8. I regularly visit Anastasia Suen’s blog 5 Great Books. As Anastasia herself puts it “The purpose of this blog is provide thematic book lists for children learning to read.” and once a week you’ll find a new list of 5 books for younger children on a particular topic (recent topics include Thanksgiving, Turkeys, Pumpkins, Cats and Spiders). Unfortunately it isn’t possible to see a list of all the topics covered, but there is a search function and that will bring up any mention of the keyword you enter. For example, I searched for “owls” and although owls haven’t featured as a topic themselves, I was pointed to a book which features owls, in the list of books about the Moon.
9. Carol Hurst’s Children’s Literature Site is full of goodies. As Carol puts it herself, “this is a collection of reviews of great books for kids, ideas of ways to use them in the classroom and collections of books and activities about particular subjects, curriculum areas, themes and professional topics.” The page dedicated to themes and other subjects is the most useful from my perspective – it contains an alphabetical list of themes such as farms, quilts and trains. Although the list of themes is not exhaustive, if the theme you’re after is listed, then you’ll hit a gold mine – reviews of lots of books on that topic, with an indication of likely reader age.
10. A to Zoo: Subject Access to Children’s Picture Books by by Carolyn W. Lima and John A. Lima is THE perfect book for finding children's picture and easy non-fiction books by theme.
The Subject Guide to Children’s Books In Print , now in its 48th edition, is an incredibly valuable tool for expanding children’s literature collections and new curriculum areas. This important resource allows users to track down children’s and young adult titles on every subject imaginable and locate current topics that are capturing the interest of the nation’s young readers.
Thematic Guide to Young Adult Literature This guide provides an overview of the burgeoning field, focusing primarily on fiction. Each of the 32 chapters is devoted to a theme of special significance to young adults, and provides brief critical discussions of several related literary works. Chapters close with lists of fiction for further reading. An appendix groups works according to additional themes, and a selected bibliography cites relevant critical studies.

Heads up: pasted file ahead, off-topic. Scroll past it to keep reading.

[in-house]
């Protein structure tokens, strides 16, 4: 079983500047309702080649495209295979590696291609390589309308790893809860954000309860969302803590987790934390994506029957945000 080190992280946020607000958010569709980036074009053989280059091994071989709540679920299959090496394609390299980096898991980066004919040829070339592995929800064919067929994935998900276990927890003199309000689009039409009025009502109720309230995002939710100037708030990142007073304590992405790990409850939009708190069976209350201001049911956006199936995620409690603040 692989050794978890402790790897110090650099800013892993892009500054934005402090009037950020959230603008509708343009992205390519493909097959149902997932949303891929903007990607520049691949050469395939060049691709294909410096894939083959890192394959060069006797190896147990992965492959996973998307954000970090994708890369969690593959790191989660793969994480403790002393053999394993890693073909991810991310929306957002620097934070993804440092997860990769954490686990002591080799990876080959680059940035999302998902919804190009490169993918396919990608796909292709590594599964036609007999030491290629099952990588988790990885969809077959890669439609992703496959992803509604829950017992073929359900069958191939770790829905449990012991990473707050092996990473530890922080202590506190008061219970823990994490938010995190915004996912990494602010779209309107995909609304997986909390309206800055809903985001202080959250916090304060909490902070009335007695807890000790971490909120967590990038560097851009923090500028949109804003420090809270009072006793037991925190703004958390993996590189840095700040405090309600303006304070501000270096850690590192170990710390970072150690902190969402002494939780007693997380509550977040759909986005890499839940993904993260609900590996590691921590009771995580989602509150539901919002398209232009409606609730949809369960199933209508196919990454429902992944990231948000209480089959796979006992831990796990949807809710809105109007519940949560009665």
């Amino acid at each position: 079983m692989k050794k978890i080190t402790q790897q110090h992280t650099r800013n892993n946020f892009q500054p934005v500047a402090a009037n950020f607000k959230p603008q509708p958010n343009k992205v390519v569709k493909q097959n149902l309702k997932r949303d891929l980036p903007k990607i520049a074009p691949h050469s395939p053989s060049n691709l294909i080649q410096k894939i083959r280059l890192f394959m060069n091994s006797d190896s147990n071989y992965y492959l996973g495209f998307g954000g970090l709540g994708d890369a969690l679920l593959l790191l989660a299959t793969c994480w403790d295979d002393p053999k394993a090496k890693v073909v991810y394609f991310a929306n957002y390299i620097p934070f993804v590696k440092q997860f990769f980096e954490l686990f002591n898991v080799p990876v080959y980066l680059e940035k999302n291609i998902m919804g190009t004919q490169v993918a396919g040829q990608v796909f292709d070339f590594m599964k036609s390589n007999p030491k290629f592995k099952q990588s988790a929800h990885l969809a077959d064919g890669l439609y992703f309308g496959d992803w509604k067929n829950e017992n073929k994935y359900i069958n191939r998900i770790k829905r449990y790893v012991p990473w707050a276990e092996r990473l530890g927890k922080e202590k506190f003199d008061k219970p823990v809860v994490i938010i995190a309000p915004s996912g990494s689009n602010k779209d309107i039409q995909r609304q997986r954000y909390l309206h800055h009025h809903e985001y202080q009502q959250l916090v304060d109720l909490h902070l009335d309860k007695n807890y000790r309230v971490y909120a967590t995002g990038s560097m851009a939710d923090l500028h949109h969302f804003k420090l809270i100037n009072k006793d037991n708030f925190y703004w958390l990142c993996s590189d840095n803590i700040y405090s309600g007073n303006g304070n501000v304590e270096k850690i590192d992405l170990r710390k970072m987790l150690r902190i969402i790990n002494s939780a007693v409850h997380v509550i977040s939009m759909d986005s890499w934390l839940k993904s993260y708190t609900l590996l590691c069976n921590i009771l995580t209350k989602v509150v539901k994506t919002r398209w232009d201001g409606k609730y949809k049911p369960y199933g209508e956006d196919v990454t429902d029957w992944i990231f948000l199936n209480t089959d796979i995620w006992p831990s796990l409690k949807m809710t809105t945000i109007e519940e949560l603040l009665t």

Sacramento State University Library has a list of many other book titles that may be useful when looking for children’s literature and poetry by theme
11. California’s Department of Education has a searchable online database of “outstanding literature for children and adolescents in grades kindergarten through grade twelve“. You can search by keyword and restrict your result to fiction, or even subgenres such as drama or science fiction. Sometimes items are returned which don’t seem to match your search criteria (sometimes this is because a word in the book summary cotains a substring which matches your keyword eg summary contains “Mudge” but keyword is “mud”), but this database is nevertheless useful as it contains only high quality literature and will return results where your keyword is not in the book’s title, but is in the summary provided of the given book.
12. As well as asking your local librarian for suggestions, other good people to ask for book suggestions are teachers, homeschoolers and other parents. If you don’t have any of these people around you, one way of contacting people like these is through email lists / groups such as Google Groups. Here is a list of yahoo groups about homeschooling, and here is one for teachers of young children. Once you join such a group you can post a request for book suggestions. In my experience you’re likely to get a good response.
Both of the following websites depend on people to identify the book.
from ipl2's pathfinder http://www.ipl.org/div/pf/entry/76690